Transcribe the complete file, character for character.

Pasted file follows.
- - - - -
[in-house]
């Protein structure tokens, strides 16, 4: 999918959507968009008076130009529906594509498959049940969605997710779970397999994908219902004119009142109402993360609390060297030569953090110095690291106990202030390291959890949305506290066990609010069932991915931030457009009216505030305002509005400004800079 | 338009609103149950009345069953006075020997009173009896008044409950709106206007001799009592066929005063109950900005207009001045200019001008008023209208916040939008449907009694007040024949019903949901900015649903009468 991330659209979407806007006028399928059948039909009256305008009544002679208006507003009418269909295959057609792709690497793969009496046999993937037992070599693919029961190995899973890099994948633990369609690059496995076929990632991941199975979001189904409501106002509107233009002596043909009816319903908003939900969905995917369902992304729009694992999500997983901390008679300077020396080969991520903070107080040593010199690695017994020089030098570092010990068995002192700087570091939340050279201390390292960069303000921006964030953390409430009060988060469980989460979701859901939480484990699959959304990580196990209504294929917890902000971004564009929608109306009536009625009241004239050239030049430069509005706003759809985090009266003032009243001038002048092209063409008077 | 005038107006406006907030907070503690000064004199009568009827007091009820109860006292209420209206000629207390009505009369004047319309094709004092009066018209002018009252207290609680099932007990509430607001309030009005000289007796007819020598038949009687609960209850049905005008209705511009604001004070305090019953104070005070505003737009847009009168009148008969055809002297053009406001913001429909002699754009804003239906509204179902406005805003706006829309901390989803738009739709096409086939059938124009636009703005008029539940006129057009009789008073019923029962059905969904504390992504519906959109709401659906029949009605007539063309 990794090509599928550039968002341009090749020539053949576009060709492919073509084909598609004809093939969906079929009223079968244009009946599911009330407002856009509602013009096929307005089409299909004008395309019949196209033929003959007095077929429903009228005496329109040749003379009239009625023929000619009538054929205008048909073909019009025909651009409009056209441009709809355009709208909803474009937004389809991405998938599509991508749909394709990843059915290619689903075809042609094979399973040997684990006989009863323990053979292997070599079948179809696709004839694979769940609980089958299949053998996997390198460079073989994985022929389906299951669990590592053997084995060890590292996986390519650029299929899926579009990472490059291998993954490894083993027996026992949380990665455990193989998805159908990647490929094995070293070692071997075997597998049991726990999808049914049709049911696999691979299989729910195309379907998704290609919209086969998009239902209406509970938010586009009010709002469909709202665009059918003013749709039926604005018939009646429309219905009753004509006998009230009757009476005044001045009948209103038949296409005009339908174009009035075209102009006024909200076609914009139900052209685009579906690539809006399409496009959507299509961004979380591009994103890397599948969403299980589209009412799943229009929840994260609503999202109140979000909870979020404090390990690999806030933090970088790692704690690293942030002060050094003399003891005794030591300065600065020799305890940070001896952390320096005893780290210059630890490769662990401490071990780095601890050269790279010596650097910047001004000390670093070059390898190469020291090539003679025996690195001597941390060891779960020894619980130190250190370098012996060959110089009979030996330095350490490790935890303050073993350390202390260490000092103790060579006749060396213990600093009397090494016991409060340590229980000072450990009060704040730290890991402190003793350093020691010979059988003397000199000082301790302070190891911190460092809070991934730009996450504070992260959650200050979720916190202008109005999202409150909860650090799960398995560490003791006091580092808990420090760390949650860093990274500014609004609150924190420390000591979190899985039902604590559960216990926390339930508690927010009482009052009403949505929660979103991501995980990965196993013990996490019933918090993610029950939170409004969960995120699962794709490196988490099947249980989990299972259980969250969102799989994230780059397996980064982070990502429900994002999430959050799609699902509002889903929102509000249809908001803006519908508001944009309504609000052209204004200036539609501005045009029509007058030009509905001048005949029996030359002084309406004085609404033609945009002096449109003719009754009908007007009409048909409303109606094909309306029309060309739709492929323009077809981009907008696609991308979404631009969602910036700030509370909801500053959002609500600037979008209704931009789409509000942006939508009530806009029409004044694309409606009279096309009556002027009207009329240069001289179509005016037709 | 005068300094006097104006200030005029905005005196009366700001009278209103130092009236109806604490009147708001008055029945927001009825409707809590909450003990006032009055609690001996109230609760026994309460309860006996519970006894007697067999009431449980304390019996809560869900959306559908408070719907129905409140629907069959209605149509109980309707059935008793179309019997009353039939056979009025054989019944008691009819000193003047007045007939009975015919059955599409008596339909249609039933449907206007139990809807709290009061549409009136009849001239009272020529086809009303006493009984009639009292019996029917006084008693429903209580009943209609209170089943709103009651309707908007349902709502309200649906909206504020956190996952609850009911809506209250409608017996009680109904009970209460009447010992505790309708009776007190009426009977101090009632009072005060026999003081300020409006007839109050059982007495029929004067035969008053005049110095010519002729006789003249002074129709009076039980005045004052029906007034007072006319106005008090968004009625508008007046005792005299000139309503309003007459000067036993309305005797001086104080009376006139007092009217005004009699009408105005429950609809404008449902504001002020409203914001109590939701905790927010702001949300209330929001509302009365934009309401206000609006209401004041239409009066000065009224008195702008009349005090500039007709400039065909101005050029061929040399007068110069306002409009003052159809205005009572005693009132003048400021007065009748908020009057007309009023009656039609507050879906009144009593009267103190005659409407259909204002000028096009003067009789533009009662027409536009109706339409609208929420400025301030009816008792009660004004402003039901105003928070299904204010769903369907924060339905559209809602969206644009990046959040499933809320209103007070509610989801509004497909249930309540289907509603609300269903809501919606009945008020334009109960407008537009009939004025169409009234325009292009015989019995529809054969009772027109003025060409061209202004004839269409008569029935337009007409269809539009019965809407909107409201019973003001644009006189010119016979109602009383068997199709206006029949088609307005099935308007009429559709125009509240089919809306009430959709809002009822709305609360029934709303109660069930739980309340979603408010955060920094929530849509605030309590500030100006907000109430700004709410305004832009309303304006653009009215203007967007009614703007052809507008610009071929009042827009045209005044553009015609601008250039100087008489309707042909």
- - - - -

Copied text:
[in-house]
């Protein structure tokens, strides 16, 4: 999918959507968009008076130009529906594509498959049940969605997710779970397999994908219902004119009142109402993360609390060297030569953090110095690291106990202030390291959890949305506290066990609010069932991915931030457009009216505030305002509005400004800079 | 338009609103149950009345069953006075020997009173009896008044409950709106206007001799009592066929005063109950900005207009001045200019001008008023209208916040939008449907009694007040024949019903949901900015649903009468 991330659209979407806007006028399928059948039909009256305008009544002679208006507003009418269909295959057609792709690497793969009496046999993937037992070599693919029961190995899973890099994948633990369609690059496995076929990632991941199975979001189904409501106002509107233009002596043909009816319903908003939900969905995917369902992304729009694992999500997983901390008679300077020396080969991520903070107080040593010199690695017994020089030098570092010990068995002192700087570091939340050279201390390292960069303000921006964030953390409430009060988060469980989460979701859901939480484990699959959304990580196990209504294929917890902000971004564009929608109306009536009625009241004239050239030049430069509005706003759809985090009266003032009243001038002048092209063409008077 | 005038107006406006907030907070503690000064004199009568009827007091009820109860006292209420209206000629207390009505009369004047319309094709004092009066018209002018009252207290609680099932007990509430607001309030009005000289007796007819020598038949009687609960209850049905005008209705511009604001004070305090019953104070005070505003737009847009009168009148008969055809002297053009406001913001429909002699754009804003239906509204179902406005805003706006829309901390989803738009739709096409086939059938124009636009703005008029539940006129057009009789008073019923029962059905969904504390992504519906959109709401659906029949009605007539063309 990794090509599928550039968002341009090749020539053949576009060709492919073509084909598609004809093939969906079929009223079968244009009946599911009330407002856009509602013009096929307005089409299909004008395309019949196209033929003959007095077929429903009228005496329109040749003379009239009625023929000619009538054929205008048909073909019009025909651009409009056209441009709809355009709208909803474009937004389809991405998938599509991508749909394709990843059915290619689903075809042609094979399973040997684990006989009863323990053979292997070599079948179809696709004839694979769940609980089958299949053998996997390198460079073989994985022929389906299951669990590592053997084995060890590292996986390519650029299929899926579009990472490059291998993954490894083993027996026992949380990665455990193989998805159908990647490929094995070293070692071997075997597998049991726990999808049914049709049911696999691979299989729910195309379907998704290609919209086969998009239902209406509970938010586009009010709002469909709202665009059918003013749709039926604005018939009646429309219905009753004509006998009230009757009476005044001045009948209103038949296409005009339908174009009035075209102009006024909200076609914009139900052209685009579906690539809006399409496009959507299509961004979380591009994103890397599948969403299980589209009412799943229009929840994260609503999202109140979000909870979020404090390990690999806030933090970088790692704690690293942030002060050094003399003891005794030591300065600065020799305890940070001896952390320096005893780290210059630890490769662990401490071990780095601890050269790279010596650097910047001004000390670093070059390898190469020291090539003679025996690195001597941390060891779960020894619980130190250190370098012996060959110089009979030996330095350490490790935890303050073993350390202390260490000092103790060579006749060396213990600093009397090494016991409060340590229980000072450990009060704040730290890991402190003793350093020691010979059988003397000199000082301790302070190891911190460092809070991934730009996450504070992260959650200050979720916190202008109005999202409150909860650090799960398995560490003791006091580092808990420090760390949650860093990274500014609004609150924190420390000591979190899985039902604590559960216990926390339930508690927010009482009052009403949505929660979103991501995980990965196993013990996490019933918090993610029950939170409004969960995120699962794709490196988490099947249980989990299972259980969250969102799989994230780059397996980064982070990502429900994002999430959050799609699902509002889903929102509000249809908001803006519908508001944009309504609000052209204004200036539609501005045009029509007058030009509905001048005949029996030359002084309406004085609404033609945009002096449109003719009754009908007007009409048909409303109606094909309306029309060309739709492929323009077809981009907008696609991308979404631009969602910036700030509370909801500053959002609500600037979008209704931009789409509000942006939508009530806009029409004044694309409606009279096309009556002027009207009329240069001289179509005016037709 | 005068300094006097104006200030005029905005005196009366700001009278209103130092009236109806604490009147708001008055029945927001009825409707809590909450003990006032009055609690001996109230609760026994309460309860006996519970006894007697067999009431449980304390019996809560869900959306559908408070719907129905409140629907069959209605149509109980309707059935008793179309019997009353039939056979009025054989019944008691009819000193003047007045007939009975015919059955599409008596339909249609039933449907206007139990809807709290009061549409009136009849001239009272020529086809009303006493009984009639009292019996029917006084008693429903209580009943209609209170089943709103009651309707908007349902709502309200649906909206504020956190996952609850009911809506209250409608017996009680109904009970209460009447010992505790309708009776007190009426009977101090009632009072005060026999003081300020409006007839109050059982007495029929004067035969008053005049110095010519002729006789003249002074129709009076039980005045004052029906007034007072006319106005008090968004009625508008007046005792005299000139309503309003007459000067036993309305005797001086104080009376006139007092009217005004009699009408105005429950609809404008449902504001002020409203914001109590939701905790927010702001949300209330929001509302009365934009309401206000609006209401004041239409009066000065009224008195702008009349005090500039007709400039065909101005050029061929040399007068110069306002409009003052159809205005009572005693009132003048400021007065009748908020009057007309009023009656039609507050879906009144009593009267103190005659409407259909204002000028096009003067009789533009009662027409536009109706339409609208929420400025301030009816008792009660004004402003039901105003928070299904204010769903369907924060339905559209809602969206644009990046959040499933809320209103007070509610989801509004497909249930309540289907509603609300269903809501919606009945008020334009109960407008537009009939004025169409009234325009292009015989019995529809054969009772027109003025060409061209202004004839269409008569029935337009007409269809539009019965809407909107409201019973003001644009006189010119016979109602009383068997199709206006029949088609307005099935308007009429559709125009509240089919809306009430959709809002009822709305609360029934709303109660069930739980309340979603408010955060920094929530849509605030309590500030100006907000109430700004709410305004832009309303304006653009009215203007967007009614703007052809507008610009071929009042827009045209005044553009015609601008250039100087008489309707042909």